I~EPORT OF A CASE SUCCESSFULLY TREATED BY ]~XCHANGE TRANSFUSION E . E . AMERI~AN, ]Vi.D., MICHAEL A . BRESCIA, M.D., ~ JACKSON HEIGHTS, N. Y., AND FARHANG AFTAHI, ~[.D., ELMHURST, N. Y.
RON poisoning in children has been
I reported with increasing frequency in recent years. Iron salts are often considered as innocuous drugs. However, it has been a b u n d a n t l y shown that the iron salts are not without danger to young children and sometimes m a y even prove fatal. Iron salts have been used for years without any regard to the fact that they might be toxic to children. Fatal cases may even have been misdiagnosed as infectious diarrheas or similar conditions. To compound the danger, in comparatively recent years iron salts have been dispensed in brightly colored tablets suggesting sugar-coated candies--an invitation to the u n w a r y child. As few as 10 to 15 tablets have been reported as sufficient to cause death. 1 The first case of poisoning with iron salts was reported from Great Britain in 1947 b y Forbes. 2 Thomson ~ in 1950 reported six cases within a five-year period in one town. Spencer * in 1951 reported eight cases of iron poisoning, with four deaths. Since then, additional cases have been reported, each suggesting different methods of treatment. I n our case the usual treatment, including gastric lavage, cathartic, enema, oral administration of demulcents, infusion of electrolytes, and one dose of a chelating agent, was employed. In addition, the child had an From the Pediatric Service of Dr. E. E. Amerrnan, Elmhurst General Hospital, Elmhurst, N. Y. "87-10 37th Avenue, Jackson Heights, :~. Y.
exchange transfusion which we believe was lifesaving and contributed to the fast recovery. CASE REPORT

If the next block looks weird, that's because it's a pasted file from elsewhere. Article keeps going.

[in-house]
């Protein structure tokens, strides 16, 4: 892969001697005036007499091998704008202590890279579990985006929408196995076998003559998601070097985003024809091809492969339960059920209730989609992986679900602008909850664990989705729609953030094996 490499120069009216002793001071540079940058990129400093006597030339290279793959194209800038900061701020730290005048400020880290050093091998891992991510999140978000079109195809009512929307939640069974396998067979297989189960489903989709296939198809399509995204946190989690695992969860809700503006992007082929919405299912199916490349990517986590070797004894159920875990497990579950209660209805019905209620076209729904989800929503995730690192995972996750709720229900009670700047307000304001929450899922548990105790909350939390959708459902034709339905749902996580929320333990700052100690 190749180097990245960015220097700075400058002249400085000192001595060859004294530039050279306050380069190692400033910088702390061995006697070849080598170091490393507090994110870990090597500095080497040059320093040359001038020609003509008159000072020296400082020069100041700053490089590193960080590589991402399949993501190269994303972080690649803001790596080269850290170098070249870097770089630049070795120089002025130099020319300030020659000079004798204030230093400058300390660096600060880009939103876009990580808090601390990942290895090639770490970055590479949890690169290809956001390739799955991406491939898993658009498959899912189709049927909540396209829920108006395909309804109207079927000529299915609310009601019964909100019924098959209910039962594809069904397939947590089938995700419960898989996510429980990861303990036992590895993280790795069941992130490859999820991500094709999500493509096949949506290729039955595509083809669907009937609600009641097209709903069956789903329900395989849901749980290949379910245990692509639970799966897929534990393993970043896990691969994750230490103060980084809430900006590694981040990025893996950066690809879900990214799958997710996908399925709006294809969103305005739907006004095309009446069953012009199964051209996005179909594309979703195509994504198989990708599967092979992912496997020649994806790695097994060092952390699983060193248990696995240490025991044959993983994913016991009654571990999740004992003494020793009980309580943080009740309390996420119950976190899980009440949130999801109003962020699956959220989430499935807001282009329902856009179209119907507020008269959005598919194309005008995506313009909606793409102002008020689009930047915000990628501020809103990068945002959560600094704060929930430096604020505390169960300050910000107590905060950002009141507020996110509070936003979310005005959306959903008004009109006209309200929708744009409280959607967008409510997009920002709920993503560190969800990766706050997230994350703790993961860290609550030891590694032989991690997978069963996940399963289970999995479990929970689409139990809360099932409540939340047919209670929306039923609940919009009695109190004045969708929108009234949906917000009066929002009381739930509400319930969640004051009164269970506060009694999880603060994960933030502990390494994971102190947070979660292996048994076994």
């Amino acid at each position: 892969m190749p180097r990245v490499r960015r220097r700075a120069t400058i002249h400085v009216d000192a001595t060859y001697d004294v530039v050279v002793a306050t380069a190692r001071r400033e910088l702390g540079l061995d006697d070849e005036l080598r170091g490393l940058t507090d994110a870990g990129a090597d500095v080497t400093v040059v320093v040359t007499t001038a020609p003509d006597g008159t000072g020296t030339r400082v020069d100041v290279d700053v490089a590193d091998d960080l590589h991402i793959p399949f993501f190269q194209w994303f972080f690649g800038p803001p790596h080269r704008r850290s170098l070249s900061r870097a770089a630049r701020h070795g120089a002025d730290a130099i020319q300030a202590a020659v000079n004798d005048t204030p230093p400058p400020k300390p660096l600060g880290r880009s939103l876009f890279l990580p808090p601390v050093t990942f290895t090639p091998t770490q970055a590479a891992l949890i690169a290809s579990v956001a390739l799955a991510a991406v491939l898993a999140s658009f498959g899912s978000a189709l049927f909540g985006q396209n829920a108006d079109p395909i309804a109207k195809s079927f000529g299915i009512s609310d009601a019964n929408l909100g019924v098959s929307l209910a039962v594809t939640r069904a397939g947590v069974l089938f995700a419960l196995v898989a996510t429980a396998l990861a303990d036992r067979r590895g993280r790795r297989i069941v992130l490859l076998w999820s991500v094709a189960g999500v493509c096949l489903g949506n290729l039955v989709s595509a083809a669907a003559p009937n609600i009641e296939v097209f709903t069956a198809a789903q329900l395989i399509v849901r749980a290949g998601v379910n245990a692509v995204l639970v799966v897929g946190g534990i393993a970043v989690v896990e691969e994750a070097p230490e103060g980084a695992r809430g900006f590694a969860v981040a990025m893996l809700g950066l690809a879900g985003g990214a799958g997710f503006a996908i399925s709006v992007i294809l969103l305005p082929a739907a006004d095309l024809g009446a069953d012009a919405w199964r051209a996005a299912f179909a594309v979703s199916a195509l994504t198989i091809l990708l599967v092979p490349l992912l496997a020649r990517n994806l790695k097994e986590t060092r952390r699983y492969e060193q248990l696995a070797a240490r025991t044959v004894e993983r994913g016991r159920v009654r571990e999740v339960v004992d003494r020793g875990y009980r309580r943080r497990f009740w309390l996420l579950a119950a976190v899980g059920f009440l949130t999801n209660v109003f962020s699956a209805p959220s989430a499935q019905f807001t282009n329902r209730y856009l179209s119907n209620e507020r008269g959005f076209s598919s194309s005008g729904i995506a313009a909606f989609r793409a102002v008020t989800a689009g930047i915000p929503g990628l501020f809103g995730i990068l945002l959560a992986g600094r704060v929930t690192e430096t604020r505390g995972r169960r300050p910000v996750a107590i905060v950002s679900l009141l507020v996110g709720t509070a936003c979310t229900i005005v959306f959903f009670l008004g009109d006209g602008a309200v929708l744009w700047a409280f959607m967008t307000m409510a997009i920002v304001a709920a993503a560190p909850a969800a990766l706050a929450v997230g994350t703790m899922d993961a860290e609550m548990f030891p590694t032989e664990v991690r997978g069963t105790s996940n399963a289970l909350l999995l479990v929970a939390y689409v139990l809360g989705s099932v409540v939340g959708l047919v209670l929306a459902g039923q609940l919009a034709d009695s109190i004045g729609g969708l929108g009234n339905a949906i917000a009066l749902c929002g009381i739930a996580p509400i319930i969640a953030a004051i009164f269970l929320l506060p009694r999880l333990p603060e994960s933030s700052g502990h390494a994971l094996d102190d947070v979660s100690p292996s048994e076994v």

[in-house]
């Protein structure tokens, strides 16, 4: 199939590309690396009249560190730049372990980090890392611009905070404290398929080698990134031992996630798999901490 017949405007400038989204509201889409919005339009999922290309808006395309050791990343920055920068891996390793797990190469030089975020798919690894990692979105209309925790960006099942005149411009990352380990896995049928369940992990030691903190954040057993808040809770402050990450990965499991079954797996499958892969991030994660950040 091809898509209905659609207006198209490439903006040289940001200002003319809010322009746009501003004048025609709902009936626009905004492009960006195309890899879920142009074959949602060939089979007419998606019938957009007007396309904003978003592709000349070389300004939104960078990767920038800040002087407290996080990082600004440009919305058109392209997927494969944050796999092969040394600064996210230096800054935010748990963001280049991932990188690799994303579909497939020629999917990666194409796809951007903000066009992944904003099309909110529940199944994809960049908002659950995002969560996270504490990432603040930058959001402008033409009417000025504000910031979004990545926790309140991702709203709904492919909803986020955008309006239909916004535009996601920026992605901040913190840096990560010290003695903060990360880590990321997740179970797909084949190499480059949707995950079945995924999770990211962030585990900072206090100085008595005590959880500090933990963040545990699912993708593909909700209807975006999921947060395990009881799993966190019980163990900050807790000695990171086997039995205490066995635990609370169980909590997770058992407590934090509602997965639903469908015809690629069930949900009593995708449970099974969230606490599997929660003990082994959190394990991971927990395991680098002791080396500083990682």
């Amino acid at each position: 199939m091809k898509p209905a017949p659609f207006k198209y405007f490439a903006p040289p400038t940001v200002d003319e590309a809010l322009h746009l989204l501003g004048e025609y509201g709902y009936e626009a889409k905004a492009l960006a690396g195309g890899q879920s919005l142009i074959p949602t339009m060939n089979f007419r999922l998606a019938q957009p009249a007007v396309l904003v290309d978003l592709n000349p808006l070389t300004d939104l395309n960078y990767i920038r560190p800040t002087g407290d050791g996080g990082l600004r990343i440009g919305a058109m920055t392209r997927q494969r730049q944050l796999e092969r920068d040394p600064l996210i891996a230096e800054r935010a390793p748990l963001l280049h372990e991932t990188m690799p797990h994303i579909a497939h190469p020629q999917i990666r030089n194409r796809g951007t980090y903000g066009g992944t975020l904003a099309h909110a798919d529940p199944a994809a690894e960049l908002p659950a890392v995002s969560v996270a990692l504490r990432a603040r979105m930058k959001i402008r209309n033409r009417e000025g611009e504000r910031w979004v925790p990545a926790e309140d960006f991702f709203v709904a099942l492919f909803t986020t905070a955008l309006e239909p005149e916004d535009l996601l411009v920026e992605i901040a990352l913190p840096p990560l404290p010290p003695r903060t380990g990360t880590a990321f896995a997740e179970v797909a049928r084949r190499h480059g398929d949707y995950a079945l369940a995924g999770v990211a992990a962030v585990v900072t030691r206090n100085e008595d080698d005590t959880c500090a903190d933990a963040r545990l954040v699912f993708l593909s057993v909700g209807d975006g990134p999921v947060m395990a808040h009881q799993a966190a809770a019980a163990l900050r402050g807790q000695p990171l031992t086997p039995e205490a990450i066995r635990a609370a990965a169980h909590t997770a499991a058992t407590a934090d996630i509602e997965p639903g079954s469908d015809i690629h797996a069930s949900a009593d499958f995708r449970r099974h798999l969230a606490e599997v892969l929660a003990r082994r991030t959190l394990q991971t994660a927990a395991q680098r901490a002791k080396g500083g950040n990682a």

A white girl, 18 months old, was admitted to the Pediatric Service of the E l m h u r s t General Hospital at 9:30 i.~., Oct. 21, 1957, with a history of having ingested 15 to 25 Feosol tablets, two hours prior to admission. (Feosol tablet contains 3 grains of desiccated ferrous sulfate, the equivalent of approximately 5 grains of crystalline ferrous sulfate.) The patient was well developed and well nourished, with a normal birth history and in excellent h e a l t h until the day of admission. She had vomited for 30 minutes and passed several black w a t e r y stools. W h e n first seen, she was v e r y pale, cyanotic around the mouth, hands, and feet, and in a state of shock. Respirations were rapid, shallow, and irregu~ lar. H e a r t sounds were faint and rapid. Peripheral pulse was absent. Blood pressure was 55 systolic with 0 diastolic. Pupils were dilated aud reacted sluggishly to light. Ears, nose, and throat were negative. Lungs were clear to percussion and auscultation. Abdomen was seaphoid, without palpable masses. The deep tendon reflexes w e r e hypoactive. No pathological ankle reflexes were elicited. The patient was semicomatose. General supportive t h e r a p y was instituted immediately. Oxygen, Lobeline, and Coramine were administered, the extremities were kept warm, and pharyngeal suction was used as indicated. Plasma was started, followed b y 200 e.c. of whole blood. Gastric lavage with a saturated solution of sodium bicarbonate was, done. The 476